Because Rachael is transparent with her colleagues about her department’s costs, their underlying causes and what those costs are paying for, her colleagues are equally transparent with her about the IT-related costs that come within their budgets. So they are all confident that they are working with the bona fide total IT numbers within an immaterial margin for error.

As a result, Rachael can prudently estimate that the company will spend a cash total of $316 million this year on IT, 27 percent less than last year. While her departmental budget is increasing, total IT spending is expected to decline. However, Rachael also has to tell her colleagues that the total cost of IT to the company’s P&L is expected to increase by 15 percent to $285 million.

What are the main causes, her colleagues ask, of the movements in these numbers, and what can we do to reduce how much is spent on IT? This is where exploring the IT costs in isolation has to stop and the business context for those numbers must begin.

Rachael explains that the total cash spending on IT is mainly expected to reduce this year because the company is planning to invest less in business projects, and that a lower proportion of those projects’ total business investment is planned to be spent on IT. However, she cautions, the actual total may be different from current provisions because many projects have yet to be initiated or even conceived.

Cut Spending the Right Way

If the executives want to reduce total cash spending on IT what options do they have?

There will be some scope to prune total operational expenditure on IT. However, this will be paying for services that are used by the company’s employees and customers to create value throughout the organization and beyond. These expenses are also covered by contracts with suppliers and IT employees. Furthermore, CIOs like Rachael have focused relentlessly in recent years on finding operational efficiencies and economies of scale.

More likely, the main room for maneuver will be in business projects involving IT (what we used to misguidedly called IT projects). Now, with everyone looking at the IT numbers they might be tempted to prioritize the IT costs within projects to meet a new, lower, IT total. This is the right process, but is looking at the wrong numbers.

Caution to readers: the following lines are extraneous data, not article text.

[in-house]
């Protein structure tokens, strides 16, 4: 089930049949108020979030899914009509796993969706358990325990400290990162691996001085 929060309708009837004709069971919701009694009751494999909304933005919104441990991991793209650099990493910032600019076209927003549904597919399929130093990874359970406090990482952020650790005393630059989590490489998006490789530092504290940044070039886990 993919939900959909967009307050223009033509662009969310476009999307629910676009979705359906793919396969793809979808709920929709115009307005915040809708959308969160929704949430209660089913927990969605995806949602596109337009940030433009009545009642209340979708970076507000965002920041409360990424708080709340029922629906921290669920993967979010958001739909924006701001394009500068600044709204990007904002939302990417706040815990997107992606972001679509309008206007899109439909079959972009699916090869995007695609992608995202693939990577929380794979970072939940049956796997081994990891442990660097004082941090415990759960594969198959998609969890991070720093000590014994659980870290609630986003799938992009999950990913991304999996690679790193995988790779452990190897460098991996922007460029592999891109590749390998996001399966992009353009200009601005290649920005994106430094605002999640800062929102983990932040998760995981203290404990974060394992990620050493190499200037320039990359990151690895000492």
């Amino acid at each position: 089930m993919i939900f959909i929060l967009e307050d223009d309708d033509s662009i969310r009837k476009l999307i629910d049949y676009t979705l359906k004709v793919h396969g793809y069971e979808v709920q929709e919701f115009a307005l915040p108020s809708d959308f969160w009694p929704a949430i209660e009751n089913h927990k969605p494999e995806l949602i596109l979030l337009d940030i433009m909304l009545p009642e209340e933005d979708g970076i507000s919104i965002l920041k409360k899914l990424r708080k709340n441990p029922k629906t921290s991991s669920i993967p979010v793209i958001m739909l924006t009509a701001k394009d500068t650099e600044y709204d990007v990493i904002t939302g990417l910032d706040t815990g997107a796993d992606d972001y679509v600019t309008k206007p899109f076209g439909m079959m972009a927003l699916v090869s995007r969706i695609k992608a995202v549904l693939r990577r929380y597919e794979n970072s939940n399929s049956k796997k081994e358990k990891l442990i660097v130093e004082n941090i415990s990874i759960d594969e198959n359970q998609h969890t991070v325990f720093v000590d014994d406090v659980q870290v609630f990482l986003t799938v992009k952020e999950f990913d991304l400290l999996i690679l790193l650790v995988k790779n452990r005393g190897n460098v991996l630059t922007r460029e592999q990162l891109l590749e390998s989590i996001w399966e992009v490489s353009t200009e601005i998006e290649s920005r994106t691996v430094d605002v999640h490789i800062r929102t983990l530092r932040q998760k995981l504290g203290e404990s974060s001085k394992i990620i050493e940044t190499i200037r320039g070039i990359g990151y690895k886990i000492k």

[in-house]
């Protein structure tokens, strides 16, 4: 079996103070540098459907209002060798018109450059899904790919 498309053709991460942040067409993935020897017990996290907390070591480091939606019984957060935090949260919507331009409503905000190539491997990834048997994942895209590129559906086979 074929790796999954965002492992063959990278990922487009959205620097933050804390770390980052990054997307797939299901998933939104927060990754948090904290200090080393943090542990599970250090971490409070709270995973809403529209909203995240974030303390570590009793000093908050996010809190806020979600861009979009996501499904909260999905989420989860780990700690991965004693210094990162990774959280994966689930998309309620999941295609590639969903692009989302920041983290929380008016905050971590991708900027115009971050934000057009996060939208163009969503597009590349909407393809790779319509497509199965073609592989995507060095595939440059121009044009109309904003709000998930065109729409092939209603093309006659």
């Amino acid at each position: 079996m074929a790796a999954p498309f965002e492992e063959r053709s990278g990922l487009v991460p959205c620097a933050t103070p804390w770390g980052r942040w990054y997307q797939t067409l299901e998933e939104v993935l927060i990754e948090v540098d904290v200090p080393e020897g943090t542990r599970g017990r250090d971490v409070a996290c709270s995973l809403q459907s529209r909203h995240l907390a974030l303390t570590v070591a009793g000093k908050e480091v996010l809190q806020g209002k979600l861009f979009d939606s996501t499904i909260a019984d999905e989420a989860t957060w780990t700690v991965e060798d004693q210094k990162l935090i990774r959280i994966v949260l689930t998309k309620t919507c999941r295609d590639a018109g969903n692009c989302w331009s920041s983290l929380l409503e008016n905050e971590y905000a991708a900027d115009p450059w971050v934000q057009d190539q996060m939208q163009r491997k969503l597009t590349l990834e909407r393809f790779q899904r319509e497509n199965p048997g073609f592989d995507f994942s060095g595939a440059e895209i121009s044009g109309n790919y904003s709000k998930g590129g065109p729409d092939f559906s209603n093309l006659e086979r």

The cash that executives are planning to spend on IT is only one element of the total project investment necessary to deliver the promised benefits. If the executives want to prioritize investments in projects involving IT they need to consider the entire project, not just the IT elements. They can choose not to invest in projects that promise the least bang for the business buck. But a better process is to explore how they can achieve the same bang by spending less, or even nothing, by better exploiting existing systems. When they’ve finished, total IT spending within projects may be less or even the same, but the company will have the most productive portfolio of projects involving IT given the cash constraints they are working within.

Turning to the total IT costs to P&L, again, where is the room for maneuver? In Rachael’s company these are increasing while total cash spending on IT is falling. This is because the costs to P&L are primarily caused by previous years’ projects, not this year’s. Capital investments in IT cause depreciation charges to P&L for years ahead, while many projects involving IT cause permanent increases in the operational costs for IT services. The best time to start constraining this year’s IT costs to P&L was last year and before!

Therefore, to significantly influence future costs of IT to P&L we’d better start now. Constraining future IT costs to P&L needs to be an integral part of our project approvals process, solution designs, sourcing decisions and project management. If our projects portfolio is going to impact our future IT costs to P&L by more than we can afford, then we need to recraft the business changes that plan to exploit technology, with no loss of business value, so that the future IT costs stay within our constraints.

In constraining a company’s overall costs of IT, the CIO’s departmental budget is something of a red herring. Business decisions that cause the company to spend money on IT make the total IT costs what they are. If we get those decisions right then the most appropriate total IT spending, and then IT budgets, will emerge. That’s worth remembering when we’re looking at IT costs, whether times are hard or not.

Chris Potts is director of Dominic Barrow, an IT strategy consultancy. Contact him at